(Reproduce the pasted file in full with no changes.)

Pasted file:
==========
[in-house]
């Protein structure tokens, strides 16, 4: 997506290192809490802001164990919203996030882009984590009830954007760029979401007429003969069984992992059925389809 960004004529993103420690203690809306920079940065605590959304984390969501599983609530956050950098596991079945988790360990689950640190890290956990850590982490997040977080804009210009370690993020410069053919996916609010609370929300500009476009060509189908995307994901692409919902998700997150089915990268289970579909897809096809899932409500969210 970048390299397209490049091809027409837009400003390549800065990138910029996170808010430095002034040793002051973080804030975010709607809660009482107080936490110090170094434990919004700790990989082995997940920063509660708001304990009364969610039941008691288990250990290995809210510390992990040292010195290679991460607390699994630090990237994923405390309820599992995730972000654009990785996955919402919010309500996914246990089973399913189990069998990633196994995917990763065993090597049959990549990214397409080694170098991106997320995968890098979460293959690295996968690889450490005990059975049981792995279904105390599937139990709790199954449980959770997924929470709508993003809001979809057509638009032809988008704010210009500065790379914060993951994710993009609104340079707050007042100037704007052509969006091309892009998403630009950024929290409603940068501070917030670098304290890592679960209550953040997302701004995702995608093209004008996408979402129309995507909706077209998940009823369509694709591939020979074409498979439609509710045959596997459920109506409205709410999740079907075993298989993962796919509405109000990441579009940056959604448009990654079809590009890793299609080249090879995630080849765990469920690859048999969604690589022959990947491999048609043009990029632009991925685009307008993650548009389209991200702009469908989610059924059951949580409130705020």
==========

[in-house]
């Protein structure tokens, strides 16, 4: 997506290192809490802001164990919203996030882009984590009830954007760029979401007429003969069984992992059925389809 960004004529993103420690203690809306920079940065605590959304984390969501599983609530956050950098596991079945988790360990689950640190890290956990850590982490997040977080804009210009370690993020410069053919996916609010609370929300500009476009060509189908995307994901692409919902998700997150089915990268289970579909897809096809899932409500969210 970048390299397209490049091809027409837009400003390549800065990138910029996170808010430095002034040793002051973080804030975010709607809660009482107080936490110090170094434990919004700790990989082995997940920063509660708001304990009364969610039941008691288990250990290995809210510390992990040292010195290679991460607390699994630090990237994923405390309820599992995730972000654009990785996955919402919010309500996914246990089973399913189990069998990633196994995917990763065993090597049959990549990214397409080694170098991106997320995968890098979460293959690295996968690889450490005990059975049981792995279904105390599937139990709790199954449980959770997924929470709508993003809001979809057509638009032809988008704010210009500065790379914060993951994710993009609104340079707050007042100037704007052509969006091309892009998403630009950024929290409603940068501070917030670098304290890592679960209550953040997302701004995702995608093209004008996408979402129309995507909706077209998940009823369509694709591939020979074409498979439609509710045959596997459920109506409205709410999740079907075993298989993962796919509405109000990441579009940056959604448009990654079809590009890793299609080249090879995630080849765990469920690859048999969604690589022959990947491999048609043009990029632009991925685009307008993650548009389209991200702009469908989610059924059951949580409130705020």